Jaime Lara, research professor at Arizona State University’s Hispanic Research Center and the Center for Medieval & Renaissance Studies, has published the first volume in the innovative “Medieval and Renaissance Latin America” (MARLA) series.
ASU takes seriously the study of Latin America within the rubric of “the Middle Ages and the Renaissance,” for which it is gaining international fame.
Lara’s new book, Birdman of Assisi: Art and the Apocalyptic in the Colonial Andes, bridges the Old World of Europe and the New World of the Inca Empire, from the thirteenth to the eighteenth centuries. It looks at a mythological flying Francis of Assisi as a confrontational and anti-establishment figure who was received by native peoples as a shaman, bird-man and avenging angel in colonial South American. Flying Francis continues today to perform similar roles in the rural Andes.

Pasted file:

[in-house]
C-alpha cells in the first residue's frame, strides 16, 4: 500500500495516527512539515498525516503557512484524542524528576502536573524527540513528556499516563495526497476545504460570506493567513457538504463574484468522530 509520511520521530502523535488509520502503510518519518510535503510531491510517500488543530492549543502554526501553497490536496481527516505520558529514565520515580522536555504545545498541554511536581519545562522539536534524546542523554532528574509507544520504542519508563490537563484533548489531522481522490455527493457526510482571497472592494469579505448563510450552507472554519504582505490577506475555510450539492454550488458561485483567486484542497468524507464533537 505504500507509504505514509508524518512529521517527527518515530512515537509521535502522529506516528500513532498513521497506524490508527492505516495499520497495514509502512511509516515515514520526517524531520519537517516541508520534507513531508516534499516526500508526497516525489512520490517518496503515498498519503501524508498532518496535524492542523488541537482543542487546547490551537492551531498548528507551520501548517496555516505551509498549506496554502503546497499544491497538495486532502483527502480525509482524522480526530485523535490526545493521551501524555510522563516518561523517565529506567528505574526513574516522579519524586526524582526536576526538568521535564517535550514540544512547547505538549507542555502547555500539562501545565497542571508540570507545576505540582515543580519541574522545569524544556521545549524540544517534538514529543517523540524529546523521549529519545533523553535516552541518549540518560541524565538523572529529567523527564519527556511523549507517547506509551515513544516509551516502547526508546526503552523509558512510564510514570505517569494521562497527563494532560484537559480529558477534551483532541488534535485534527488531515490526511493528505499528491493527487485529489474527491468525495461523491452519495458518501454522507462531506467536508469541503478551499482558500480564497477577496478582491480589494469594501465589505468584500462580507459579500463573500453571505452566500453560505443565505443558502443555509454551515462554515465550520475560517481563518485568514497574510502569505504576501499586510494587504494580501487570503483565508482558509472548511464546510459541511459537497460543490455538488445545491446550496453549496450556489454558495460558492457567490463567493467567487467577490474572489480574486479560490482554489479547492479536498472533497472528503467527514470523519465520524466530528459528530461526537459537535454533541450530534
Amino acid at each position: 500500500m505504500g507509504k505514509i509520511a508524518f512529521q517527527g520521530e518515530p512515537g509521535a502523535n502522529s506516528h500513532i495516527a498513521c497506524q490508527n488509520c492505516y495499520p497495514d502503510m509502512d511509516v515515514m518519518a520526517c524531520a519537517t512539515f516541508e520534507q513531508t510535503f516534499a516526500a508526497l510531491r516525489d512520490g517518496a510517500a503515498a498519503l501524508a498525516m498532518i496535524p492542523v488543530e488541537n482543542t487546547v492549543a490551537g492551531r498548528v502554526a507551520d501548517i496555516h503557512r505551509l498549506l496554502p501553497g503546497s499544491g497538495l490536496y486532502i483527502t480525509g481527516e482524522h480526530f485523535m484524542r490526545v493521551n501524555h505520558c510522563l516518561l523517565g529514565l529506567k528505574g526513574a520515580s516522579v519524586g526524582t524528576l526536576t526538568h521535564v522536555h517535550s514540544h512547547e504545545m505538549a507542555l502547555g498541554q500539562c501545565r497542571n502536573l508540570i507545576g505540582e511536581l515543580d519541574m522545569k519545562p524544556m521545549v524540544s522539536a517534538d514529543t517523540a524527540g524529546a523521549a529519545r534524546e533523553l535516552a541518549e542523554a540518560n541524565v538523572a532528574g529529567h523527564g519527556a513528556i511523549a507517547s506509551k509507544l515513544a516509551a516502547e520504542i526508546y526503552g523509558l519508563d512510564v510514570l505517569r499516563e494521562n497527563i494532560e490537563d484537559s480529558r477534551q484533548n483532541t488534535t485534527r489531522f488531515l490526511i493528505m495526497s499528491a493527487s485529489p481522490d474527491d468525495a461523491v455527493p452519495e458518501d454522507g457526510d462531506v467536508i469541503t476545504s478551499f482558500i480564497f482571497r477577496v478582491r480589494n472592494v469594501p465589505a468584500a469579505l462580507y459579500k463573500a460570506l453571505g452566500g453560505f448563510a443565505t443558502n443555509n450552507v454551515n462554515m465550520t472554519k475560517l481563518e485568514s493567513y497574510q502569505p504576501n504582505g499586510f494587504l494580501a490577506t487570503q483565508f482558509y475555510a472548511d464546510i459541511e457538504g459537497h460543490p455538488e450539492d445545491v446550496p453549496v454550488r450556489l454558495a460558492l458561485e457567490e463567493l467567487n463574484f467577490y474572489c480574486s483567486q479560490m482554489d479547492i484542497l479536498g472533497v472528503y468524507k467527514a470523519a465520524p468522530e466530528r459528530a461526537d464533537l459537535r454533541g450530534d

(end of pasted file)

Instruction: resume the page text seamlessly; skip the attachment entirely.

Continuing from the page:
Lara is an art historian with advanced degrees in anthropology and religious studies. He taught for many years at Yale University before coming to ASU where he has taught this material. His previous books on the christianized Aztecs won him a Guggenheim Foundation Senior Fellowship in 2009. In the same year, he also won a fellowship at the National Humanities Center, as well as being named the Kress Senior Professor at the Center for Advanced Study in the Visual Arts, which is part of the National Gallery of Art in Washington, DC. While there, he was interviewed on National Public Radio regarding his research on flying human beings in Andean mythology, missionary art, and present-day folklore; Cronkite News recently aired an interview with him at the Phoenix Museum of Art.
Birdman of Assisi was published jointly by the Bilingual Press of the Hispanic Research Center and the Arizona Center for Medieval & Renaissance Studies. It is being translated into Spanish for publication in Peru.
Watch for more medieval-Renaissance Latin American topics forthcoming in the MARLA series.
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